Additional notes: The Hidden Wars of Desert Storm

Stephen Hewitt, last updated 16 March 2003

These additional notes will be included into the review in due course.

The film starts by briefly reviewing the history of US involvement in the Middle East, which is motivated by oil. It notes that Saddam Hussein was put in power in Iraq by the US government.

It presents the hypothesis, with evidence, that the American government deliberately provoked the Iraqis into invading Kuwait. One commentator said "It's a trap and unfortunately Iraq fell into it."

If this is true, it follows a recurrent pattern of American wars, the most notorious example being the Japanese attack on Pearl Harbor , which is so meticulously documented by Robert Stinnett in his book "Day of Deceit" (2000, Constable). It would seem that there are many days of deceit in modern history.

Next the film presents evidence that the American government deceived the Saudi Arabians into believing that an Iraqi invasion of Saudi Arabia was imminent. The object was to station American troops in Saudi Arabia. On the latter point you don't need this documentary to see some of the evidence: American troops remain in Saudi Arabia to this day, even though the ostensible reason for their deployment was to remove the Iraqis from Kuwait, something that was accomplished over ten years ago.

One particular piece of deceit that isn't mentioned here is the lies about Iraqis throwing babies out of incubators in a hospital in Kuwait. These lies were told to a US congressional committee by the daughter of the Kuwaiti Ambassador to the US while she was pretending to be a nurse from Kuwait. The company Hill and Knowlton coached her in this. See Phillip Knightley, The Guardian, Thursday October 4, 2001 It was also mentioned by George Galloway in Cambridge last year. Also not mentioned is a border dispute with Kuwait.

The documentary next turns its attention to the suspicious decision to halt the war when the American forces could easily have advanced to Bahgdad. This allowed Saddam Hussein to put down extensive rebellions which had broken out against him.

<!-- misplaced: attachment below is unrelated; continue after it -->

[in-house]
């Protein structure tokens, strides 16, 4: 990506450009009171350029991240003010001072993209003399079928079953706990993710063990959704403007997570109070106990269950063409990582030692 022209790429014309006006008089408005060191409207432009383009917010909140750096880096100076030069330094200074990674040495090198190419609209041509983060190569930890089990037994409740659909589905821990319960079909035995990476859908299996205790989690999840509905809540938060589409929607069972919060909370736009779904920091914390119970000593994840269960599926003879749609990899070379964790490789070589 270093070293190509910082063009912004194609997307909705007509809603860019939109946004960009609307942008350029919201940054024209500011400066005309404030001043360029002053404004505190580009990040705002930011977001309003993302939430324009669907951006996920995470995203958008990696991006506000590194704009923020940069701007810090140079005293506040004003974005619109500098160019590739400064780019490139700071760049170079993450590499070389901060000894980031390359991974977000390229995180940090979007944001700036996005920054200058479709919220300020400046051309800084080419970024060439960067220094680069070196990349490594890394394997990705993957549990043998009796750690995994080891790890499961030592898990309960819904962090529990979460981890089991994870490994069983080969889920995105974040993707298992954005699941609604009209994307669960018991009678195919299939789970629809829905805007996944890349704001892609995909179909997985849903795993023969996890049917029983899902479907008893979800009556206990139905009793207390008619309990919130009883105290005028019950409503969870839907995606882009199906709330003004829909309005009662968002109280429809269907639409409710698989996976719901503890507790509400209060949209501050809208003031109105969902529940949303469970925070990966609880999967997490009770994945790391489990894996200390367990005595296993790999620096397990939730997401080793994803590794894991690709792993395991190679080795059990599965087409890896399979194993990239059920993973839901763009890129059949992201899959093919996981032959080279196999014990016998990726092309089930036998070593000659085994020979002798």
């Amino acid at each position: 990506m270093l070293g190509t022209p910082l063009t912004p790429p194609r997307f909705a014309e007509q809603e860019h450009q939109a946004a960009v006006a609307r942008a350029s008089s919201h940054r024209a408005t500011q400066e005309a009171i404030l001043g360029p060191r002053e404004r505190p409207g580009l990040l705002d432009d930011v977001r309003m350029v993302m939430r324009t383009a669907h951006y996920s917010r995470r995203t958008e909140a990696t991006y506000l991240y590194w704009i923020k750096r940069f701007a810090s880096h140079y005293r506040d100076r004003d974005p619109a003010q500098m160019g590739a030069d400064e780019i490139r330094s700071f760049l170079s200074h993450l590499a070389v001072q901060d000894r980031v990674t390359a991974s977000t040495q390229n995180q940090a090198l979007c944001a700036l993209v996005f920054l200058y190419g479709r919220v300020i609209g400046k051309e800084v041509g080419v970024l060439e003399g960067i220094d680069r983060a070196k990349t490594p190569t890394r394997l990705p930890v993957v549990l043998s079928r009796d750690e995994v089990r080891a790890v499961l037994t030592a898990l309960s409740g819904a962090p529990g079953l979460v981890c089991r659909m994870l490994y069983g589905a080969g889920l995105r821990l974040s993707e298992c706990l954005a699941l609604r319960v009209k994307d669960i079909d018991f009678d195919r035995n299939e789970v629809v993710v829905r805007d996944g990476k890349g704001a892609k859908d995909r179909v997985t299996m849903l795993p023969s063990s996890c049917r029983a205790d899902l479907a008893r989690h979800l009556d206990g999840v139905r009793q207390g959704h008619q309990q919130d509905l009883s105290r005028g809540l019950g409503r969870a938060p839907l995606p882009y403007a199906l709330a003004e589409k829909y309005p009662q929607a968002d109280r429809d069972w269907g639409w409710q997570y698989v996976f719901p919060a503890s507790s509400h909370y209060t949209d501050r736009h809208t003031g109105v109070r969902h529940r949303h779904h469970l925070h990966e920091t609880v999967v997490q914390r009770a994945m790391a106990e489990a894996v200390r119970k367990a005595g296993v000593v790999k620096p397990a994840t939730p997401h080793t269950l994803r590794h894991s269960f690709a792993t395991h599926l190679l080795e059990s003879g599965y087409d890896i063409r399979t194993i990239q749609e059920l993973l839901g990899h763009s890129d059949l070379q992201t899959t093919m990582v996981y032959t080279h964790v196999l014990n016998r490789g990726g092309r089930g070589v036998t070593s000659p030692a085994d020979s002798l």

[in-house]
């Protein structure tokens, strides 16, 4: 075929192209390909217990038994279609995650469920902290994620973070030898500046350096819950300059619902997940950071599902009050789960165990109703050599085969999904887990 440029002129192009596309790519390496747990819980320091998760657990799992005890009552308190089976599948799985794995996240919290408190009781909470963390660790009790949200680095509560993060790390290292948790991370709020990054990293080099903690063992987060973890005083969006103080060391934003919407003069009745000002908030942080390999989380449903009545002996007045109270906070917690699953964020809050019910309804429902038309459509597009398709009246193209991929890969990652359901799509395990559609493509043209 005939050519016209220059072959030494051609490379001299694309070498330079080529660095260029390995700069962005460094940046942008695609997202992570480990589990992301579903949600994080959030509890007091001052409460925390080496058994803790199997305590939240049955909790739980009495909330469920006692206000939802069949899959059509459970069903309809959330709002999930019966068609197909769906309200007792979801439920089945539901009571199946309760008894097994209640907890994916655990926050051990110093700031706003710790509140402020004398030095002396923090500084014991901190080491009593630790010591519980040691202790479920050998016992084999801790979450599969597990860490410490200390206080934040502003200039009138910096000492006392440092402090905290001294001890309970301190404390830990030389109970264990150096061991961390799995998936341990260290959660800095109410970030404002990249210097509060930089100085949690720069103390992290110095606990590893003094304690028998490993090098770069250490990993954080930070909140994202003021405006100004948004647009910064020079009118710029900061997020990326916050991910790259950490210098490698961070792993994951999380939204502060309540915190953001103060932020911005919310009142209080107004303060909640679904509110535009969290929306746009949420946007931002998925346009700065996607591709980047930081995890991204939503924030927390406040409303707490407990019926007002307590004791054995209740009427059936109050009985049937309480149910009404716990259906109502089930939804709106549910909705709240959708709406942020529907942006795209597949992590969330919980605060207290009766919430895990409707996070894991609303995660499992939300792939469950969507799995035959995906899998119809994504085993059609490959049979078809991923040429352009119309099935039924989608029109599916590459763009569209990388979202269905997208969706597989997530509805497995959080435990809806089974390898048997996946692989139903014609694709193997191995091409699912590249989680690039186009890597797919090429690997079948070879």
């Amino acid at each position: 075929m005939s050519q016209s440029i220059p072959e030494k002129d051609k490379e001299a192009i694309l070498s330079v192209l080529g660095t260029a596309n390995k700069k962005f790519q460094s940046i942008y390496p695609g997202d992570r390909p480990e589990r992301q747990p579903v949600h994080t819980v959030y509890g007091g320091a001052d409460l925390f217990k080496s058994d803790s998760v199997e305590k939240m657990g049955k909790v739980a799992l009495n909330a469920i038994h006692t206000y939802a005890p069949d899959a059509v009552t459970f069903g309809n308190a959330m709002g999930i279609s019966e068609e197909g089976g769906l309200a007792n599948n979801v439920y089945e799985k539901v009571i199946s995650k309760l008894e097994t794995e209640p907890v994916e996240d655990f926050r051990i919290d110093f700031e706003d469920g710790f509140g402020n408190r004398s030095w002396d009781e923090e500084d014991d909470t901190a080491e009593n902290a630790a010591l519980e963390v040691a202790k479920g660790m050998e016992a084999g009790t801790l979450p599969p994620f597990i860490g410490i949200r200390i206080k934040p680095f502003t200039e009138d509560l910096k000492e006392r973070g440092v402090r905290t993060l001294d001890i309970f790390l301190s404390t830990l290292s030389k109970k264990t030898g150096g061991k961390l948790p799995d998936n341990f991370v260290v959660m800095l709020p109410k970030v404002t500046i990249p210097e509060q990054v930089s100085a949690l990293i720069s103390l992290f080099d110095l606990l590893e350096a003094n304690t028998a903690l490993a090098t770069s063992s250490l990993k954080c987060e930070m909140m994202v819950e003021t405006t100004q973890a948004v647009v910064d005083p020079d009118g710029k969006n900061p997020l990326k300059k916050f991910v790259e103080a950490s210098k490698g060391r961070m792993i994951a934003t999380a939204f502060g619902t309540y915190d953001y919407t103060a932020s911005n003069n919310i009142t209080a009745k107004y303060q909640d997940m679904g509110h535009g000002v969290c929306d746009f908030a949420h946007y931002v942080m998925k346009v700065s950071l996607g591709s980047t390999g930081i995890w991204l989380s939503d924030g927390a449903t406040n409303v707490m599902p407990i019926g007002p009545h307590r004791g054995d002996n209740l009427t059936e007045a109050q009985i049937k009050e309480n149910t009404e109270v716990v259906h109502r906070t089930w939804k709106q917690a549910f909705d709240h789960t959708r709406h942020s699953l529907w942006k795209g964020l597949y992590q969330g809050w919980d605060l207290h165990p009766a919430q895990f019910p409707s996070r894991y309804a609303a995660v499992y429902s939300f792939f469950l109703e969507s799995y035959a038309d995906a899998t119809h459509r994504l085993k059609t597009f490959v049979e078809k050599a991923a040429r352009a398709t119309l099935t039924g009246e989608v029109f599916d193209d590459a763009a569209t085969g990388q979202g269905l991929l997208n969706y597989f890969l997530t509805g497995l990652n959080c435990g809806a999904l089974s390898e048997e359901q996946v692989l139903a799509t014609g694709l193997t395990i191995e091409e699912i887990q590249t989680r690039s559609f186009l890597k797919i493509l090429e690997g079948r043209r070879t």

It includes an extensive section on economic sanctions, the continuing aerial bombardment of Iraq by British and US aircraft, UNSCOM, (the UN weapons inspections)

A German journalist from Bildzeitung tells us "On 17 January 1993, Bush sent 42 missiles on Baghdad. One of them hit Arisheem hotel when I was there".

It includes an extensive section on economic sanctions, It mentions a statement made by US State Secretary Madeleine Albright broadcast on The Sixty Minute Show, 12 May 1996 . On this show, she was asked about the deaths of Iraqi children as the result of economic sanctions. She replied "the price is worth it". The film tells us that it has since been "censored by CBS under political pressure". What exactly that means is not explained, but it seems to mean that there is no film of Albright saying these words because CBS refused to give it to them. (Ironically for CBS, this act of refusal is more useful to us than the video clip would have been, because although we already know about Madeleine Albright, this tells us something important about CBS).

The final part deals with so-called "depleted" uranium. In this war the US military used munitions made from radioactive waste for the first time. It mentions contamination with plutonium in passing, but does not investigate the significance of this. For some reason Doug Rokke is described as a "Fmr contractor".